Though I come back to it again and again, this is the only song that felt appropriate today.
It's my favorite time of the year, MASHED POTATO SEASON! In honor of that most delicious of mushy starches, I thought I'd feature what is currently my favorite mashed potato dance record. This was gifted to me by my dear friend and sometimes DJ partner, Wild Man James. How could I not love a girl group named in honor of Carrie Grant?! There are a couple of on-line sources that say that it's Bill Haley & the Comets backing Carrie on this cut. Of course, you can't believe everything you read on the internet, but if it's true then this is by far the best Bill Haley and the Comets record ever. It's a high kilowatt workout, able to power any Cuisinart mashing your potatoes this holiday weekend.
So pour some gravy on it and get all kinds of sloppy with me!
This morning my girlfriend has laid down the law. She has pointed out that it is not good for me to be constantly working and has therefore ordered me to take myself on an adventure date. So, I will follow orders and not spend my entire day working on Sugar Town decorations. I will actually go out and see something.
In honor of that, the Record of the Day is "Get Away" by Brit R&B singer Georgie Fame.
Take me away Georgie!
45 years ago legendary eccentric producer Swamp Dogg brought Doris Curry into a Muscle Shoals studio to record her first album. It would prove to be perhaps the definitive deep soul LP. At least as far as Dave Godin, the man who coined the term, was concerned. In the UK Doris Duke (her stage name was taken from the heiress) is legendary. In the states she is certainly not celebrated enough.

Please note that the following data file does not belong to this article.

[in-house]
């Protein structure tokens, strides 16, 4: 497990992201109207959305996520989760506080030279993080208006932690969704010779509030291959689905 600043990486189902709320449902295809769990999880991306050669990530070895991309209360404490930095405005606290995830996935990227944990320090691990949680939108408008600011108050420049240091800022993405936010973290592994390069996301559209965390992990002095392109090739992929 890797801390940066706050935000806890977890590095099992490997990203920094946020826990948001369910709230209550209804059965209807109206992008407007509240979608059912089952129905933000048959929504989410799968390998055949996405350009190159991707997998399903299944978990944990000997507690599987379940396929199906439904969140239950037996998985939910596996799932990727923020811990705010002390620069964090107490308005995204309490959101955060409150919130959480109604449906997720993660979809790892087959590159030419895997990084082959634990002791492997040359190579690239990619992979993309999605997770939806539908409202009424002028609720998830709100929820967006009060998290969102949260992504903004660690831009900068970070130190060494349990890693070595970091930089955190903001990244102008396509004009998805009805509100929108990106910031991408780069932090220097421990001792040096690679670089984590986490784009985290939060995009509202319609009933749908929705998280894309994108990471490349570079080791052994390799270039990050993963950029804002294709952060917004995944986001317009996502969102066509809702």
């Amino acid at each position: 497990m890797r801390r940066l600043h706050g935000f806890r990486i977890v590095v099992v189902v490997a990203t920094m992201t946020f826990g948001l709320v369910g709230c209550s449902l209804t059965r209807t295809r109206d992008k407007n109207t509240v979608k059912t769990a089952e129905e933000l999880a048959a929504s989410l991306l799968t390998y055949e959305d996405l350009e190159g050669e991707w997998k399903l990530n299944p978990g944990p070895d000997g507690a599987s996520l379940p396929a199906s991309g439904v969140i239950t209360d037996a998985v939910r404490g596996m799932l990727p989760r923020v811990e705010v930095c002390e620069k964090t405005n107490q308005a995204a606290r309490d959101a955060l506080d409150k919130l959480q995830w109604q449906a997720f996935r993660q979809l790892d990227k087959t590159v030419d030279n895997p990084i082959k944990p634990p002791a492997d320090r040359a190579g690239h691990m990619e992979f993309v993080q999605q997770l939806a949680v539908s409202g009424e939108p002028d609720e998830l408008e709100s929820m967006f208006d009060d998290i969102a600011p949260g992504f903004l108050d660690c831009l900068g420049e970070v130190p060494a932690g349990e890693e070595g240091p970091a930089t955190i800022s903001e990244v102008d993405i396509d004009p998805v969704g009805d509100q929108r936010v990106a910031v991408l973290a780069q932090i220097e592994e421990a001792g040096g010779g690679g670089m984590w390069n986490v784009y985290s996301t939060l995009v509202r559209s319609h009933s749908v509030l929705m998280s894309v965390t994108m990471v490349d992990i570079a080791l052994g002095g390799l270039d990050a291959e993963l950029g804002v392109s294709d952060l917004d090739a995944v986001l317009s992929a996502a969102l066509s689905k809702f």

My selection of the day is the second single from the above mentioned LP. The beautifully crafted, clever composition was written by Swamp Dogg and Gary "US" Bonds. The production perfectly captures the emotion of a woman who has just faced the shock of finding her lover in the arms of another. How would I feel in such a situation? I would want to high-tail it out of there as fast as my feet could carry me. The rhythm of the piano, which simultaneously portrays a racing heartbeat and a hurried footstep, makes me feel as if I'm running right along side Doris as she talks herself though a devastating realization. It's pure genius.
Today one of the my favorite lady pioneers of country music turns 81. Jean Shepard was one of the original female country singers who specialized in songs with a strong feminist message. Starting with 1954's "Two Whoops and a Holler" Ms. Shepard delivered record after empowering record about female independence and self-worth. She laid down the law in songs like "Sad Singin' And Slow Ridin'" and let the world know that she wasn't interested in being anybody's second fiddle.
She actually started her career in the male-dominated country music scene, as a bass player in an all-female country band. So it's no surprise that once she headed down the road as a singer, she would choose to deliver such a powerful feminist message.
My selection of the day however, is not one of her feminist songs, but rather an incredibly unique record from 1964. It's rare for me to say this, but I think this is my favorite country record right now. It's the story of a banjo-playing country girl falling in love with a bongo beatnik from "New York State" and the merging of their musical styles. It's the living end! Like, crazy man! Dig it
DJ Action Slacks
I'm excited to highlight some of my favorite records in a variety of genres (soul, R&B, classic country, rockabilly, oldies, garage rock, etc). These won't all necessarily be "dance" records per se. They will all be records that I believe deserve a special listen. I simply love good music, rare or not. Hopefully you will spend some time here and love music right along with me! Lets give this a shot!